Show moreThe propagation dynamics of light in optical waveguide arrays is characteristic of that encountered in discrete systems. As a result, it is possible to engineer the diffraction properties of such structures, which leads to the ability to control the flow of light in ways that are impossible in continuous media. In this work, a detailed theoretical investigation of both linear and nonlinear optical wave propagation in one and twodimensional waveguide lattices is presented. The ability to completely overcome the effects of discrete diffraction through the mutual trapping of two orthogonally polarized coherent beams interacting in Kerr nonlinear arrays of birefringent waveguides is discussed. The existence and stability of such highly localized vector discrete solitons is analyzed and compared to similar scenarios in a single birefringent waveguide. This mutual trapping is also shown to occur within the first few waveguides of a semiinfinite array leading to the existence of vector discrete surface waves. Interfaces between two detuned semiinfinite waveguide arrays or waveguide array heterojunctions and their possible applications are also considered. It is shown that the detuning between the two arrays shifts the dispersion relation of one array with respect to the other. Consequently, these systems provide spatial filtering functions that may prove useful in future alloptical networks. In addition by exploiting the unique diffraction properties of discrete arrays, diffraction compensation can be achieved in a way analogous to dispersion compensation in dispersion managed optical fiber systems. Finally, it is demonstrated that both the linear (diffraction) and nonlinear dynamics of twodimensional waveguide arrays are significantly more complex and considerably more versatile than their onedimensional counterparts. As is the case in onedimensional arrays, the discrete diffraction properties of these twodimensional lattices can be effectively altered depending on the propagation Bloch kvector within the first Brillouin zone. In general, this diffraction behavior is anisotropic and as a result, allows the existence of a new class of discrete elliptic solitons in the nonlinear regime. Moreover, such arrays support twodimensional vector soliton states, and their existence and stability are also thoroughly explored in this work.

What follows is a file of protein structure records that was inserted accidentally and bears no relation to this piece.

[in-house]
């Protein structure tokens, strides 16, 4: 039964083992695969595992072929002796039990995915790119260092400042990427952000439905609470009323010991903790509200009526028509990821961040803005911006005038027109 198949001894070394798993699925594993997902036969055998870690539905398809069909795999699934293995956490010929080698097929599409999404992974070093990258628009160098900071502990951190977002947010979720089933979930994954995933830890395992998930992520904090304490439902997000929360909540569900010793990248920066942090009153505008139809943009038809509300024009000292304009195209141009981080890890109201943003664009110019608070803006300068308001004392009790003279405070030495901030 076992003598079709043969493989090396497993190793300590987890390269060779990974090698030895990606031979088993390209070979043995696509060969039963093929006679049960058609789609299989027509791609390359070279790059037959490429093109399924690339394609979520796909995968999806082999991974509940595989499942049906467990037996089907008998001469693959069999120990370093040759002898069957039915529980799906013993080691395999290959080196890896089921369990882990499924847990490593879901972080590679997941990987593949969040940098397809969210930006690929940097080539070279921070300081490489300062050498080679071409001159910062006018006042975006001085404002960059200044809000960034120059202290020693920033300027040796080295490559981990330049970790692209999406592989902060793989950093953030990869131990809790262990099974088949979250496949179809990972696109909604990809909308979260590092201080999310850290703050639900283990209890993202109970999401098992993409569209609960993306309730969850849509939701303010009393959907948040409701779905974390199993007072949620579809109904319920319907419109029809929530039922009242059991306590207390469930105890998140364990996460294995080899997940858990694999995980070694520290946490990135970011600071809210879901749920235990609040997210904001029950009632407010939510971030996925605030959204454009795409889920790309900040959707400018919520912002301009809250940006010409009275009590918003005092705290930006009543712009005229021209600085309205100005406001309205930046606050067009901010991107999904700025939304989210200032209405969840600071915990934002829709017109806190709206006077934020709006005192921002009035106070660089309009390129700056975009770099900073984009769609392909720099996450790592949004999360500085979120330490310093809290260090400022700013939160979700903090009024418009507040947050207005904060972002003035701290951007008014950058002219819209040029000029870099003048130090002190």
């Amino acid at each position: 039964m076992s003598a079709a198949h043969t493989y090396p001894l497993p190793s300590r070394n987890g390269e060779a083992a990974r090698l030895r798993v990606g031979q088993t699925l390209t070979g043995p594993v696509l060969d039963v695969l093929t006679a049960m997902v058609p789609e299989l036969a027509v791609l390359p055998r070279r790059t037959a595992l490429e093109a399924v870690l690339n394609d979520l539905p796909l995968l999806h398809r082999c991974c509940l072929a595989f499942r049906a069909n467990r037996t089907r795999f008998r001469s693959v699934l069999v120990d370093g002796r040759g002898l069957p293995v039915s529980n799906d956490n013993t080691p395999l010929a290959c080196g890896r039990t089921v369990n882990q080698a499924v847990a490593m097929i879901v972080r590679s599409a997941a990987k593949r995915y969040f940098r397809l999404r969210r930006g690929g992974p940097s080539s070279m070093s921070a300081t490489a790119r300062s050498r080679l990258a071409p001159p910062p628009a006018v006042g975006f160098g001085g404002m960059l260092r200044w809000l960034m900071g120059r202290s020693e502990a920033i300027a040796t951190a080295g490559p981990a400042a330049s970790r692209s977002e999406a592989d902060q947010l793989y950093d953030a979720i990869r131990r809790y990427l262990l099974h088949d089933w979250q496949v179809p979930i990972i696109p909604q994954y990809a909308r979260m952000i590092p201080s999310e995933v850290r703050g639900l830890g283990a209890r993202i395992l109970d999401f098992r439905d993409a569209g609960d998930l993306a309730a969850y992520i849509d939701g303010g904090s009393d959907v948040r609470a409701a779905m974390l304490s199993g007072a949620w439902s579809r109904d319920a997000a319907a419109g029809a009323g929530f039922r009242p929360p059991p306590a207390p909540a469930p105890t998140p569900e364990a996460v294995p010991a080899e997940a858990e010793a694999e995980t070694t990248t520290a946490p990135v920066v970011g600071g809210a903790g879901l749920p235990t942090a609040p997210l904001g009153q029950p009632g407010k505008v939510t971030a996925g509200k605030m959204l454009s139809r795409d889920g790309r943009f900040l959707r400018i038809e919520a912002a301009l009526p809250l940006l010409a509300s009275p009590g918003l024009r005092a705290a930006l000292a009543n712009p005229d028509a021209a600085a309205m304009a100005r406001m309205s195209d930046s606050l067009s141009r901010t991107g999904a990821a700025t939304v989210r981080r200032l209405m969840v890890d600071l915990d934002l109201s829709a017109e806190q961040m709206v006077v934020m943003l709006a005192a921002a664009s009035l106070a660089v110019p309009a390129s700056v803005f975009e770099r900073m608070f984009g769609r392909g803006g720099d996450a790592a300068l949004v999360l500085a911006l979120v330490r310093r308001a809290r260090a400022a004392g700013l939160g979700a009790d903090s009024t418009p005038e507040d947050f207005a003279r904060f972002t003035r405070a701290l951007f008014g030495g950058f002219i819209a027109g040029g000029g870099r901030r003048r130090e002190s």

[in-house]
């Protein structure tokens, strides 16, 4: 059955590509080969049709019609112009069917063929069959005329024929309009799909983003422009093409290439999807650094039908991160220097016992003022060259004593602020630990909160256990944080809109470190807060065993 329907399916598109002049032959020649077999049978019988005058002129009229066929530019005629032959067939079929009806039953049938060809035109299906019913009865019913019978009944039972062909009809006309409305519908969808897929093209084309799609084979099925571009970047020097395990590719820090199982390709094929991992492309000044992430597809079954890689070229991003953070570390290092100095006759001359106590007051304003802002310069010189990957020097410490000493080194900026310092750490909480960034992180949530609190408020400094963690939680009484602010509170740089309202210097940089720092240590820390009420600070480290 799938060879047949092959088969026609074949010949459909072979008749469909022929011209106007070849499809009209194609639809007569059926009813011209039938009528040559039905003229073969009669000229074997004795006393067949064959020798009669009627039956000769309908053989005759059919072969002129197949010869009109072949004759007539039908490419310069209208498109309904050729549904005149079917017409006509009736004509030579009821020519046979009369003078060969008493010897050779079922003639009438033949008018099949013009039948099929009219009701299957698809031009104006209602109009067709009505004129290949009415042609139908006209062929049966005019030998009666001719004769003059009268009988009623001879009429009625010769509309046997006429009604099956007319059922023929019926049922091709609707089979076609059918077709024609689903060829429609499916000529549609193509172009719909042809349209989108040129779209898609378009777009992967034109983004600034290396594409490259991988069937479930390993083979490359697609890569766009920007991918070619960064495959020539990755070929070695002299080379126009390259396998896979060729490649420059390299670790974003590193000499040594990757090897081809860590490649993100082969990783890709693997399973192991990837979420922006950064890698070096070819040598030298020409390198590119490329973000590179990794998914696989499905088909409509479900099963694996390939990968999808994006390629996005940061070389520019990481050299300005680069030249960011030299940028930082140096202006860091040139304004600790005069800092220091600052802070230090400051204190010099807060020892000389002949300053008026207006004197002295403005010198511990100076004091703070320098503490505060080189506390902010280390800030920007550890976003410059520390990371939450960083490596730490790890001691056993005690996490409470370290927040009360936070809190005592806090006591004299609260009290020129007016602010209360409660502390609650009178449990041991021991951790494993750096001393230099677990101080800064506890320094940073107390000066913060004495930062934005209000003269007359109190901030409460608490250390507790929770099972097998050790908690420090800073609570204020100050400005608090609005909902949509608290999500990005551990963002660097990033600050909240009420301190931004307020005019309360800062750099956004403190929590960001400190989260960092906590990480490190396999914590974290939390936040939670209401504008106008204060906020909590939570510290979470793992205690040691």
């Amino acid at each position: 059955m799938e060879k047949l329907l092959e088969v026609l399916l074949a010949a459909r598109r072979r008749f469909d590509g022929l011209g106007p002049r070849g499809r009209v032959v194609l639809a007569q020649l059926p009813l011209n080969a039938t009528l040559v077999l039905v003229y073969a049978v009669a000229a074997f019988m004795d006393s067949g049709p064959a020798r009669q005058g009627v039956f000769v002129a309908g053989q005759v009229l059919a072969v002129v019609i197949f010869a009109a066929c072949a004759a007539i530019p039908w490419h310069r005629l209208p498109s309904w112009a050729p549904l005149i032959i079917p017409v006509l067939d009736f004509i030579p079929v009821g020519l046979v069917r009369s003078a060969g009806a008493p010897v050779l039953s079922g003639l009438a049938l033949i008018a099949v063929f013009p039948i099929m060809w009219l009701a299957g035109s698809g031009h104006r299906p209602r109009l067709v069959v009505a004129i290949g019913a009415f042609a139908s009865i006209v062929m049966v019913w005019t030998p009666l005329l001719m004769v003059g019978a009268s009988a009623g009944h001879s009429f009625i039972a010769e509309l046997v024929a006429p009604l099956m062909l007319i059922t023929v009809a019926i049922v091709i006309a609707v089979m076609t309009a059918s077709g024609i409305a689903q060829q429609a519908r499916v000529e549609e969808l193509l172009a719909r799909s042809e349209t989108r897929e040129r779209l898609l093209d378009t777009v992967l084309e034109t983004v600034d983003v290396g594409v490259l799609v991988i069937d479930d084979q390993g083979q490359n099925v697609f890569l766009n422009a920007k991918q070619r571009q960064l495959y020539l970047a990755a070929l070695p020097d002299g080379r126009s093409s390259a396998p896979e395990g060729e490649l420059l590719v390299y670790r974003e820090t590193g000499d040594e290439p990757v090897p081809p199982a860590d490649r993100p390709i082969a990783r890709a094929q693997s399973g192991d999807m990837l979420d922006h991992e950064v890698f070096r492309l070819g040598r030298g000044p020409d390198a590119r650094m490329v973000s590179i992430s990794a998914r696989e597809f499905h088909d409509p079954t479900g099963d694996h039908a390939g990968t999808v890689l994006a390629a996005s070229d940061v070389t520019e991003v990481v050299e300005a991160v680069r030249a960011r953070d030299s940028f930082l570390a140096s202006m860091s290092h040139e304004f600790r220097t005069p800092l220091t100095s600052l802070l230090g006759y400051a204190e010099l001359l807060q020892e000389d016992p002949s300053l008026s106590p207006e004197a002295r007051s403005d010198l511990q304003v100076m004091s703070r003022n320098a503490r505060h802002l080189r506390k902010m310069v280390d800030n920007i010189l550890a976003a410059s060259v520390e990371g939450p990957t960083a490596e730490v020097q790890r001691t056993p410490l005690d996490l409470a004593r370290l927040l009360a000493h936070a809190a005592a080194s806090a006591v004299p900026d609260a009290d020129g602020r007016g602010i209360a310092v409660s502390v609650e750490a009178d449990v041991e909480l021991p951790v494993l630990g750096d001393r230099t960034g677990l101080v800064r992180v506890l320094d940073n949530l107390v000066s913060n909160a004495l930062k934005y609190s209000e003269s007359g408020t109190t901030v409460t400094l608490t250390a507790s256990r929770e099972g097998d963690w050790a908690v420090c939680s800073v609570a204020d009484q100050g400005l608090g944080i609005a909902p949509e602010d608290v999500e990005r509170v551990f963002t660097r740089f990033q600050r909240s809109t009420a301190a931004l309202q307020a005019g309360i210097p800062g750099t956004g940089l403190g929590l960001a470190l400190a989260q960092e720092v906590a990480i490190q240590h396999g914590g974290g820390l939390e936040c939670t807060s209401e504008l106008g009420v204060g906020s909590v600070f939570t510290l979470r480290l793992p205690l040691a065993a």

Show less  Date Issued